The Current's Guitar Collection: Esme Patterson, ESP Ronnie Wood model

Esme Patterson 4
Esme Patterson performs in The Current studio. Patterson plays an ESP Ronnie Wood model guitar. (MPR photo/Nate Ryan)
Esme Patterson - Feel Right (live on 89.3 The Current)
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When Esme Patterson played an in-studio session hosted by Mary Lucia, she took some time afterwards to tell us about the guitar she plays. Here's what she had to say:

It looks like you're playing a kind of Tele …

It is, it's the ESP Ron Wood model.

It looks pretty new; how long have you had it?

I've had this guitar for about two years now. [ESP] actually just recently reached out and said they saw me playing it and they were excited about it, so they're going to send me a red one, and I can't really believe that. I'm so excited! I love this guitar, though; it's a really wonderful guitar.

Do you remember where you got it?

I didn't buy it. My manager, Chris Trovero, gave it to me because I was playing a really, really cheap, crappy Squier — one of those 70-dollar Telecasters. He was just like, "Please, please just take this guitar." Someone had left it at his house, and he was like, "Just take it and play it." He is the guitar Santa Claus for me.

I love the guitar. Her name is Cruella, because it's black and white, like Cruella DeVille.

In your interview with Mary Lucia, you talked about having an acoustic guitar as a teenager and really liking it. Nowadays, do you write songs on acoustic guitar or on electric guitar?

Well, for most of my acoustic career, I wrote on acoustic, and I actually didn't even own my own guitar until 2011, which is really stupid! But I didn't have my own guitar, I was always borrowing guitars. But yes, I was writing on acoustic guitars that were just lying around until very recently. I've been writing on electric more recently. It's really fun, and I feel like I'm hitting my stride with electric.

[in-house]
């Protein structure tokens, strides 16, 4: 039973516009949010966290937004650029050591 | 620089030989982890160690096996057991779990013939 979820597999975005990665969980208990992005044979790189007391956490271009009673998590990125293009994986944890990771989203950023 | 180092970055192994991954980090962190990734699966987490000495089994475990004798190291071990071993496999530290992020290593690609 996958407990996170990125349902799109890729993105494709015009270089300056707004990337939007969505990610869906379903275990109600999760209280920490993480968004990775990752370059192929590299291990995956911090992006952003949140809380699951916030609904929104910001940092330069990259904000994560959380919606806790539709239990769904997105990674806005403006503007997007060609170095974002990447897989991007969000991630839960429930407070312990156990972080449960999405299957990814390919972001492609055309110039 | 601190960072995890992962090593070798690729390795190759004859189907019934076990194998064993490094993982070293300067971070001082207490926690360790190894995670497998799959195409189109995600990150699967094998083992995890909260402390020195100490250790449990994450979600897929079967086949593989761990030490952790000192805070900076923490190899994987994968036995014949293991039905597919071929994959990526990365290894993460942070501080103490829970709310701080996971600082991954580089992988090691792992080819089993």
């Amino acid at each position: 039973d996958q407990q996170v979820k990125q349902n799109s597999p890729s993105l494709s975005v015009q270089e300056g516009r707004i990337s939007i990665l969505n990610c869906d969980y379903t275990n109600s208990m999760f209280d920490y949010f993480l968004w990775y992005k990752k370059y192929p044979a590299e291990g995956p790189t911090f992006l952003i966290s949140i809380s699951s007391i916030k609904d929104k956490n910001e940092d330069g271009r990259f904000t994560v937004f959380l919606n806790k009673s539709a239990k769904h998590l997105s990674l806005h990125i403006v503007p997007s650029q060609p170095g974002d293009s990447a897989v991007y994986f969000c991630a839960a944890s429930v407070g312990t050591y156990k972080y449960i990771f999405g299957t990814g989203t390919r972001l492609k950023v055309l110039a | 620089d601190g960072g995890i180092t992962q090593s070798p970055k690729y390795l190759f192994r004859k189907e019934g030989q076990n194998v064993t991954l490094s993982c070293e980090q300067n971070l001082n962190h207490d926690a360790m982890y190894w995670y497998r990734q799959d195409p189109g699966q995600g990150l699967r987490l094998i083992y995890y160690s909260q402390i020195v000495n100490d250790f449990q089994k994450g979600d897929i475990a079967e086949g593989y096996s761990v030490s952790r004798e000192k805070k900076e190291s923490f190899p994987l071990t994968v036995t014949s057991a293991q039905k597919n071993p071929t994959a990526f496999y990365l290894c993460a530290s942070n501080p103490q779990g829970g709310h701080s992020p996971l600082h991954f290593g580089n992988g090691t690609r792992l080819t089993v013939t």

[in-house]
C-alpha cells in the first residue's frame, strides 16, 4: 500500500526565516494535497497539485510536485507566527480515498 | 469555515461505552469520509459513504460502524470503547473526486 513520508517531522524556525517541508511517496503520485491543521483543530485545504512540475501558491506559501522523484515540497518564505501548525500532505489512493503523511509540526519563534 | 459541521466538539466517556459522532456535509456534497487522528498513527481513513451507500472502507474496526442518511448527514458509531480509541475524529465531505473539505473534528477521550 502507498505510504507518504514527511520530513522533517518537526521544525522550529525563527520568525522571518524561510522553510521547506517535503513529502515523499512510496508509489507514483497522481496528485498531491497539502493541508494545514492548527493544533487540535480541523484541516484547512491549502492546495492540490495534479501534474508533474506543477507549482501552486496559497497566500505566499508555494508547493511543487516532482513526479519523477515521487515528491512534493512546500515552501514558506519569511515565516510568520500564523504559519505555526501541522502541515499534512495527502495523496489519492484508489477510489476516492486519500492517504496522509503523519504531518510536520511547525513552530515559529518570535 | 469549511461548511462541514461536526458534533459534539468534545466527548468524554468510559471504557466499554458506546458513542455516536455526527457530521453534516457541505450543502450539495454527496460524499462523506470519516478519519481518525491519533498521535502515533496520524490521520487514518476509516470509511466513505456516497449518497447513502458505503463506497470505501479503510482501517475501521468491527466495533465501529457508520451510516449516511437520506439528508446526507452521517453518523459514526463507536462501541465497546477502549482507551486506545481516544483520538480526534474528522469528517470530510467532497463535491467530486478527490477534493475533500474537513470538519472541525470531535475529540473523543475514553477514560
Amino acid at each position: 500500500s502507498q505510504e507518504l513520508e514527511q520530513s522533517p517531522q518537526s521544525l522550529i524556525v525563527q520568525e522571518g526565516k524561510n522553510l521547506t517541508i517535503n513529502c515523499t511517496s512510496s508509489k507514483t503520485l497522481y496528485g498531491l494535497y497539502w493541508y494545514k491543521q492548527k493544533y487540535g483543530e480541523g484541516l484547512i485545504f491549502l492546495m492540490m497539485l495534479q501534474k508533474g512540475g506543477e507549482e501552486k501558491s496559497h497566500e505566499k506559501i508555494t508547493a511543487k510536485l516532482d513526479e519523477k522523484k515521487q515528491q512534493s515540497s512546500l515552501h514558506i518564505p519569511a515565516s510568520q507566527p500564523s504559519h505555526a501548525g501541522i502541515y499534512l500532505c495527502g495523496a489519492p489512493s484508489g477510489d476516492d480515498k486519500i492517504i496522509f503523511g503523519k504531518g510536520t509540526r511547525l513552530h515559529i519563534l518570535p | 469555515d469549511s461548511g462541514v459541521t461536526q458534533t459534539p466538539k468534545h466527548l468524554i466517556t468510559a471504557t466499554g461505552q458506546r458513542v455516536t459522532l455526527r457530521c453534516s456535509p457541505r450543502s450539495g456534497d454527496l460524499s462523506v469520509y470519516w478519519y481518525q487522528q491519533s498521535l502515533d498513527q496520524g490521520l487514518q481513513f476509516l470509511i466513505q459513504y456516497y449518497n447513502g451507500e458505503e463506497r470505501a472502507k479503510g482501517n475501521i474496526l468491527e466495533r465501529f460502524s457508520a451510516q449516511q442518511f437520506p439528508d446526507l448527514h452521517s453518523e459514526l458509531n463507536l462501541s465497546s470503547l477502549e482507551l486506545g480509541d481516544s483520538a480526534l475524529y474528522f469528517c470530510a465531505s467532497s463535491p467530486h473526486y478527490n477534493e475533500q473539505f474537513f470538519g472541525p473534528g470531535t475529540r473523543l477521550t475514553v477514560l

Which guitar players have influenced your style of playing?

I feel like for the most part, the influences on my guitar-playing are blues musicians. That's the kind of stuff that I really love. For example, Sister Rosetta Tharpe is an incredible guitar player who is a huge inspiration to me. I think she's one of the best guitar players ever. And she plays upside down and backward like my bass player Jeremy Averitt does — lefty, upside down.

Players like Son House and other just really raw, emotional, melodic, but very also rhythmic guitar playing is really inspiring to me. I'm not really much of a tone hound.

You also use some effects pedals. Do you have any favorites or ones you go to a lot?

I like to get to know the pedal companies, and I support companies that I really respect and make things in a way that makes sense. We got to tour the Earthquaker Devices factory in Akron, Ohio, earlier this year, and I play one of their pedals that I love. It's a reverb pedal with a non-self-oscillating delay on it that I think is really great.

The other one that I really love is my pedal from Portland, Oregon, where I live. It's called Catalinbread and I have another delay that I really love, that's a tape delay. I have a pretty minimal setup that's a couple delays, reverb, overdrive and a tremolo. I'll probably add to it over time.

It's an addiction, the pedals. Once you start, it's hard to stop.

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  • Esme Patterson performs in The Current studio 'I've known my whole life that I'm alive to make music,' Esme Patterson says. 'I want to keep writing songs and playing them for people.' After playing a lively show at the 7th Street Entry in Minneapolis on Monday night, Patterson and her band stopped in to The Current studio for a session hosted by Mary Lucia.

3 Photos

  • Esme Patterson's ESP Ronnie Wood guitar
    Headstock on Esme Patterson's ESP Ronnie Wood guitar. (MPR photo/Nate Ryan)
  • Esme Patterson's ESP Ronnie Wood guitar
    Esme Patterson's ESP Ronnie Wood guitar (MPR photo/Nate Ryan)
  • Esme Patterson's ESP Ronnie Wood guitar - portrait
    Full portrait of Esme Patterson's ESP Ronnie Wood guitar. (MPR photo/Nate Ryan)

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